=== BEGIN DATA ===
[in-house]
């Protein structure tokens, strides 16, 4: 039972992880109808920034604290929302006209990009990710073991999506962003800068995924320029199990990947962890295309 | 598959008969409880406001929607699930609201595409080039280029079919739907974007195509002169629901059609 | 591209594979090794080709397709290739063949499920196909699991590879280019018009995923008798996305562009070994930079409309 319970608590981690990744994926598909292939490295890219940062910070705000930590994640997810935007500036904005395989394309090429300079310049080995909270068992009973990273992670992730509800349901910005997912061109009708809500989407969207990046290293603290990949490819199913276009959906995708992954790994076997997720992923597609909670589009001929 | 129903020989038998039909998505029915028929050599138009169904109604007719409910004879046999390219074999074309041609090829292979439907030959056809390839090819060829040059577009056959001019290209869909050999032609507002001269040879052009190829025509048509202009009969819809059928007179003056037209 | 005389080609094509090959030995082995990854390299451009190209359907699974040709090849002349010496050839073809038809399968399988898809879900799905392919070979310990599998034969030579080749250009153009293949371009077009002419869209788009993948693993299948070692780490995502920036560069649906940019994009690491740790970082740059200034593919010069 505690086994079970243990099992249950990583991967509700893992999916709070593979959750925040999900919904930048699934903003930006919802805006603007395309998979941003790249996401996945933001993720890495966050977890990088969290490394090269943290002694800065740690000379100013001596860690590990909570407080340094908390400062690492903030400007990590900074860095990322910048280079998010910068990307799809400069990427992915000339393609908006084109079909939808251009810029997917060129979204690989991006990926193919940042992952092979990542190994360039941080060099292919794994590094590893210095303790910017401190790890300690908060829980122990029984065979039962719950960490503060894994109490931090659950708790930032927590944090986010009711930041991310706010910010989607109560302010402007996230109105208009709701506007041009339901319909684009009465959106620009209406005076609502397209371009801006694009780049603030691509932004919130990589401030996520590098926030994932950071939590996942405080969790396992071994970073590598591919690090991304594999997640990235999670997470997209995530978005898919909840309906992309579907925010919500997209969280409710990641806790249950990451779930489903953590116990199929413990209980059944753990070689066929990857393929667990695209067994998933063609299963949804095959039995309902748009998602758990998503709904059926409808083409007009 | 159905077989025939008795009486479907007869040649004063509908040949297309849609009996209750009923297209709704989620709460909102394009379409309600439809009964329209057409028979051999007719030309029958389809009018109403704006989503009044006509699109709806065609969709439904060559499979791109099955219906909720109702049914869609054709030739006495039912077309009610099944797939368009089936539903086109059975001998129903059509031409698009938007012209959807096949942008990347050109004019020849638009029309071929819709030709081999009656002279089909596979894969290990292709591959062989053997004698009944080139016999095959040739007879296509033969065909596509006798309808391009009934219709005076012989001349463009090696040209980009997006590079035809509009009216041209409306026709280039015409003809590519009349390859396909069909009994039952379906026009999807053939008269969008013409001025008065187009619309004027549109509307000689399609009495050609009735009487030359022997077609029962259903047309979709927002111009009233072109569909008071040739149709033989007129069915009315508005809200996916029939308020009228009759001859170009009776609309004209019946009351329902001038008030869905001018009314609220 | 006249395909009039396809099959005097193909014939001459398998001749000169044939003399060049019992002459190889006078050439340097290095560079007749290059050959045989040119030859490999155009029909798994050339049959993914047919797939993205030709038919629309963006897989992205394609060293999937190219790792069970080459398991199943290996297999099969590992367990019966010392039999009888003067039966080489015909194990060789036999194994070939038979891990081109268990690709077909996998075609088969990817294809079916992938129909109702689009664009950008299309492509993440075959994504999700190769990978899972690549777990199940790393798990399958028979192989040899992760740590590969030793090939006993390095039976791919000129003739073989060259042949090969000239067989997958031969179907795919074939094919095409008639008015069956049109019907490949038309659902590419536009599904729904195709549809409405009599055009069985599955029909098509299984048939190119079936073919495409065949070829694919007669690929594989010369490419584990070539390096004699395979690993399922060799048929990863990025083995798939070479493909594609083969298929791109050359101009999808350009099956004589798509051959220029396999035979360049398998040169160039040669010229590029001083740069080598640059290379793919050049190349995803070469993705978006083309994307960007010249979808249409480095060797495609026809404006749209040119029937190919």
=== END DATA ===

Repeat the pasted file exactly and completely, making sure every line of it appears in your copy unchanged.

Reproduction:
[in-house]
């Protein structure tokens, strides 16, 4: 039972992880109808920034604290929302006209990009990710073991999506962003800068995924320029199990990947962890295309 | 598959008969409880406001929607699930609201595409080039280029079919739907974007195509002169629901059609 | 591209594979090794080709397709290739063949499920196909699991590879280019018009995923008798996305562009070994930079409309 319970608590981690990744994926598909292939490295890219940062910070705000930590994640997810935007500036904005395989394309090429300079310049080995909270068992009973990273992670992730509800349901910005997912061109009708809500989407969207990046290293603290990949490819199913276009959906995708992954790994076997997720992923597609909670589009001929 | 129903020989038998039909998505029915028929050599138009169904109604007719409910004879046999390219074999074309041609090829292979439907030959056809390839090819060829040059577009056959001019290209869909050999032609507002001269040879052009190829025509048509202009009969819809059928007179003056037209 | 005389080609094509090959030995082995990854390299451009190209359907699974040709090849002349010496050839073809038809399968399988898809879900799905392919070979310990599998034969030579080749250009153009293949371009077009002419869209788009993948693993299948070692780490995502920036560069649906940019994009690491740790970082740059200034593919010069 505690086994079970243990099992249950990583991967509700893992999916709070593979959750925040999900919904930048699934903003930006919802805006603007395309998979941003790249996401996945933001993720890495966050977890990088969290490394090269943290002694800065740690000379100013001596860690590990909570407080340094908390400062690492903030400007990590900074860095990322910048280079998010910068990307799809400069990427992915000339393609908006084109079909939808251009810029997917060129979204690989991006990926193919940042992952092979990542190994360039941080060099292919794994590094590893210095303790910017401190790890300690908060829980122990029984065979039962719950960490503060894994109490931090659950708790930032927590944090986010009711930041991310706010910010989607109560302010402007996230109105208009709701506007041009339901319909684009009465959106620009209406005076609502397209371009801006694009780049603030691509932004919130990589401030996520590098926030994932950071939590996942405080969790396992071994970073590598591919690090991304594999997640990235999670997470997209995530978005898919909840309906992309579907925010919500997209969280409710990641806790249950990451779930489903953590116990199929413990209980059944753990070689066929990857393929667990695209067994998933063609299963949804095959039995309902748009998602758990998503709904059926409808083409007009 | 159905077989025939008795009486479907007869040649004063509908040949297309849609009996209750009923297209709704989620709460909102394009379409309600439809009964329209057409028979051999007719030309029958389809009018109403704006989503009044006509699109709806065609969709439904060559499979791109099955219906909720109702049914869609054709030739006495039912077309009610099944797939368009089936539903086109059975001998129903059509031409698009938007012209959807096949942008990347050109004019020849638009029309071929819709030709081999009656002279089909596979894969290990292709591959062989053997004698009944080139016999095959040739007879296509033969065909596509006798309808391009009934219709005076012989001349463009090696040209980009997006590079035809509009009216041209409306026709280039015409003809590519009349390859396909069909009994039952379906026009999807053939008269969008013409001025008065187009619309004027549109509307000689399609009495050609009735009487030359022997077609029962259903047309979709927002111009009233072109569909008071040739149709033989007129069915009315508005809200996916029939308020009228009759001859170009009776609309004209019946009351329902001038008030869905001018009314609220 | 006249395909009039396809099959005097193909014939001459398998001749000169044939003399060049019992002459190889006078050439340097290095560079007749290059050959045989040119030859490999155009029909798994050339049959993914047919797939993205030709038919629309963006897989992205394609060293999937190219790792069970080459398991199943290996297999099969590992367990019966010392039999009888003067039966080489015909194990060789036999194994070939038979891990081109268990690709077909996998075609088969990817294809079916992938129909109702689009664009950008299309492509993440075959994504999700190769990978899972690549777990199940790393798990399958028979192989040899992760740590590969030793090939006993390095039976791919000129003739073989060259042949090969000239067989997958031969179907795919074939094919095409008639008015069956049109019907490949038309659902590419536009599904729904195709549809409405009599055009069985599955029909098509299984048939190119079936073919495409065949070829694919007669690929594989010369490419584990070539390096004699395979690993399922060799048929990863990025083995798939070479493909594609083969298929791109050359101009999808350009099956004589798509051959220029396999035979360049398998040169160039040669010229590029001083740069080598640059290379793919050049190349995803070469993705978006083309994307960007010249979808249409480095060797495609026809404006749209040119029937190919």